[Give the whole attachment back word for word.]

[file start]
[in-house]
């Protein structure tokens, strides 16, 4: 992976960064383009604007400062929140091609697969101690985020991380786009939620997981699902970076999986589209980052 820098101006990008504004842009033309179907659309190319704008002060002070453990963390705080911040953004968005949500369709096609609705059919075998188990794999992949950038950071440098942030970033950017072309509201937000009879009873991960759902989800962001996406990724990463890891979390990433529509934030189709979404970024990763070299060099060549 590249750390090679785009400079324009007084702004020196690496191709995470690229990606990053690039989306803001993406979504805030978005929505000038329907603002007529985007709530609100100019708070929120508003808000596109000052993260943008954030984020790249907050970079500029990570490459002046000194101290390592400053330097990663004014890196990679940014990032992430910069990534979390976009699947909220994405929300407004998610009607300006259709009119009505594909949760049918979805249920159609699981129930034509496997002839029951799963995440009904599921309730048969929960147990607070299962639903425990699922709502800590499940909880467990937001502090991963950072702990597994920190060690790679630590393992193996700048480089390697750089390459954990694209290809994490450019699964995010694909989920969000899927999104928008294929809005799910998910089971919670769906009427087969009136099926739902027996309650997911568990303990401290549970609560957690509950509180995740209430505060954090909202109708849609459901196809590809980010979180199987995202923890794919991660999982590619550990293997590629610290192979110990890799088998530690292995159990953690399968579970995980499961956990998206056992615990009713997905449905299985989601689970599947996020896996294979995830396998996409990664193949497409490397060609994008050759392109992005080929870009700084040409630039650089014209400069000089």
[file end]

[in-house]
């Protein structure tokens, strides 16, 4: 992976960064383009604007400062929140091609697969101690985020991380786009939620997981699902970076999986589209980052 820098101006990008504004842009033309179907659309190319704008002060002070453990963390705080911040953004968005949500369709096609609705059919075998188990794999992949950038950071440098942030970033950017072309509201937000009879009873991960759902989800962001996406990724990463890891979390990433529509934030189709979404970024990763070299060099060549 590249750390090679785009400079324009007084702004020196690496191709995470690229990606990053690039989306803001993406979504805030978005929505000038329907603002007529985007709530609100100019708070929120508003808000596109000052993260943008954030984020790249907050970079500029990570490459002046000194101290390592400053330097990663004014890196990679940014990032992430910069990534979390976009699947909220994405929300407004998610009607300006259709009119009505594909949760049918979805249920159609699981129930034509496997002839029951799963995440009904599921309730048969929960147990607070299962639903425990699922709502800590499940909880467990937001502090991963950072702990597994920190060690790679630590393992193996700048480089390697750089390459954990694209290809994490450019699964995010694909989920969000899927999104928008294929809005799910998910089971919670769906009427087969009136099926739902027996309650997911568990303990401290549970609560957690509950509180995740209430505060954090909202109708849609459901196809590809980010979180199987995202923890794919991660999982590619550990293997590629610290192979110990890799088998530690292995159990953690399968579970995980499961956990998206056992615990009713997905449905299985989601689970599947996020896996294979995830396998996409990664193949497409490397060609994008050759392109992005080929870009700084040409630039650089014209400069000089």